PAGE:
Stratigraphic and paleoenvironmental reconstruction of a mid-pliocene fossil site in the high arctic (Ellesmere Island, Nunavut): Evidence of an ancient peatland with beaver activity
Arctic , Volume 69 - Issue 2 p. 185- 204
Neogene terrestrial deposits of sand and gravel with preserved wood and peat accumulations occur in many areas of the High Arctic. The Pliocene-aged Beaver Pond fossil site (Ellesmere Island, NU) is one such site that differs from other sites in the great thickness of its peat layer and the presence of a rich vertebrate faunal assemblage, along with numerous beaver-cut sticks. Although the site has been the subject of intense paleontological investigations for over two decades, there has not been a reconstruction of its depositional history. In this study, measured sections within and surrounding the site established the stratigraphy and lateral continuity of the stratigraphic units. Grain size analysis, loss on ignition, and fossil diatom assemblages were examined to reconstruct paleoenvironmental changes in the sequence. The base of the section was interpreted as a floodplain system. Using modern peat accumulation rates, the maximum thickness (240 cm) of the overlying peat layer is estimated to represent 49 000 ± 12 000 years. From this evidence, we suggest that during the peat formation interval, beaver activity may have played a role in creating an open water environment. The peat unit was overlain by sand, rich in organic matter and charcoal, suggesting environmental change and fire occurrence.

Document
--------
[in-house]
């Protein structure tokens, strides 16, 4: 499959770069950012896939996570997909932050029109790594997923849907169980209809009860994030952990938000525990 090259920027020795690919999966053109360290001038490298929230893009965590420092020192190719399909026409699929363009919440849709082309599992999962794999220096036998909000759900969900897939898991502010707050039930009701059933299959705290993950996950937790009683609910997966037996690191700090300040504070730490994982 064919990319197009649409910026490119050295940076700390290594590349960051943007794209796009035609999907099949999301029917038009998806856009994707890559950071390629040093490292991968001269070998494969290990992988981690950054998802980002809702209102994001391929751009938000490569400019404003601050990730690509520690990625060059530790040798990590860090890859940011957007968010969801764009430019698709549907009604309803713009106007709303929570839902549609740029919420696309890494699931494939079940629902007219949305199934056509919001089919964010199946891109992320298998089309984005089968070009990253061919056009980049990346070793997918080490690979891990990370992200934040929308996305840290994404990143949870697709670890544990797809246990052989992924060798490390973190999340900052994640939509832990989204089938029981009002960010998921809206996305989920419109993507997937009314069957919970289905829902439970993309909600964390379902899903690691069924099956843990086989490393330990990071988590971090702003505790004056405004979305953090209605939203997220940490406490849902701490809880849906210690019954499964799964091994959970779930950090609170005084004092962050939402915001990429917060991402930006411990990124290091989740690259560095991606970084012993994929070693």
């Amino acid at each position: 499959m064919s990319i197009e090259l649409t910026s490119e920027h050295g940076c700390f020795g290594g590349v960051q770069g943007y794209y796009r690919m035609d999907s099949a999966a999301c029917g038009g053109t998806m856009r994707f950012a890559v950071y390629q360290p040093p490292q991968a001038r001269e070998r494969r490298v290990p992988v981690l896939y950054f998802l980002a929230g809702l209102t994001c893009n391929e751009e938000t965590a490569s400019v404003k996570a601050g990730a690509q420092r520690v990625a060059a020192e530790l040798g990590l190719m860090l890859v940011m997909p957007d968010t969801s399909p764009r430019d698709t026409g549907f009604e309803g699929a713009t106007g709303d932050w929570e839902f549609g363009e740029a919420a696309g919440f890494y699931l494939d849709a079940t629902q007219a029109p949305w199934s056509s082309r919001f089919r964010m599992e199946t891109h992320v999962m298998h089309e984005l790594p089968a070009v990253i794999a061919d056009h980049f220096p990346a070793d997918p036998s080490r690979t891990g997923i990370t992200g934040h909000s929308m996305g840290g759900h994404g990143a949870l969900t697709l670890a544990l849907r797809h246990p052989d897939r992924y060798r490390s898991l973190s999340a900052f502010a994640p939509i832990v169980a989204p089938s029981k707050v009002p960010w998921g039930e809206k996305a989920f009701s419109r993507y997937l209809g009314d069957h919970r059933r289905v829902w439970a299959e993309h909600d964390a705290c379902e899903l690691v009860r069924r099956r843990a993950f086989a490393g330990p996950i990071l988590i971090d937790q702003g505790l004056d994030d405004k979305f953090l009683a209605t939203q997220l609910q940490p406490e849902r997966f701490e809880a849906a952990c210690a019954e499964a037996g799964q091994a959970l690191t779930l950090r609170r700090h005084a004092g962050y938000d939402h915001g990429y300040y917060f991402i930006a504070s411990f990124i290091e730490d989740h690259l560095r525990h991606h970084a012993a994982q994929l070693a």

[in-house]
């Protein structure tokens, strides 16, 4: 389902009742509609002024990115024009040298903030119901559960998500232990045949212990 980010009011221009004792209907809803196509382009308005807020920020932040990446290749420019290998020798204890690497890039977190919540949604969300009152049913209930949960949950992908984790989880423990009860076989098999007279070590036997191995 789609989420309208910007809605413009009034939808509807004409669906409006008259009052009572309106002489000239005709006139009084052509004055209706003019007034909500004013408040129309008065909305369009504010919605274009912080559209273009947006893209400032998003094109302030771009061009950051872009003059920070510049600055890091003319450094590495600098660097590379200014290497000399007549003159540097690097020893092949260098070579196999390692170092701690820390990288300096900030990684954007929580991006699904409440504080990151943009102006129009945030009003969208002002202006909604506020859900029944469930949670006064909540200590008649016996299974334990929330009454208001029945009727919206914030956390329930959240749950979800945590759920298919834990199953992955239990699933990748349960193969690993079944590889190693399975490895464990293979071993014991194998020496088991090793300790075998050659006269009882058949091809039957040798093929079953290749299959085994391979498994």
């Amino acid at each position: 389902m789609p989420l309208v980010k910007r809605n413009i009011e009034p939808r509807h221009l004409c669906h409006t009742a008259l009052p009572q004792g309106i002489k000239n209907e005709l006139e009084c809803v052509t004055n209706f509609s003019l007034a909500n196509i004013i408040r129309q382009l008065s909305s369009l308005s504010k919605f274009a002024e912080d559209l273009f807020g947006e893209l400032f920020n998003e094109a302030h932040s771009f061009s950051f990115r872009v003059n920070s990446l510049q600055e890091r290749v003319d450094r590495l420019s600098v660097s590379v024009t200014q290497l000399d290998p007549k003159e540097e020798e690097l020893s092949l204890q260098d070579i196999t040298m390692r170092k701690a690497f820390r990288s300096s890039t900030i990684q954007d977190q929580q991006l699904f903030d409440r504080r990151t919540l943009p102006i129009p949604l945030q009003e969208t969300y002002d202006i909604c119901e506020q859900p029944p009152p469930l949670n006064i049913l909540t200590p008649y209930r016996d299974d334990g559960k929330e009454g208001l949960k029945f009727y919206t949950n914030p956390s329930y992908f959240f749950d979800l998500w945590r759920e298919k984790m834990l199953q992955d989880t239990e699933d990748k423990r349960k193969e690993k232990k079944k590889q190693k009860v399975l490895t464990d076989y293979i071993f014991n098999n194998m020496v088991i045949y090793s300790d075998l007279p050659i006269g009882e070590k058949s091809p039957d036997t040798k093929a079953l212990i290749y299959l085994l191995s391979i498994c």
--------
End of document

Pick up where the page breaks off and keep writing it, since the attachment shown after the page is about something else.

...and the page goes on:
|Beaver, Beaver pond site, Diatom, Ellesmere Island, Fire, Fossil, Paleoenvironmental reconstruction, Peat, Pliocene, Sedimentology|
|Organisation||Department of Earth Sciences|
Mitchell, W.T. (William Travis), Rybczynski, N, Schroder-Adams, C, Hamilton, P.B. (Paul B.), Smith, R. (Robin), & Douglas, M. (Marianne). (2016). Stratigraphic and paleoenvironmental reconstruction of a mid-pliocene fossil site in the high arctic (Ellesmere Island, Nunavut): Evidence of an ancient peatland with beaver activity. Arctic, 69(2), 185–204. doi:10.14430/arctic4567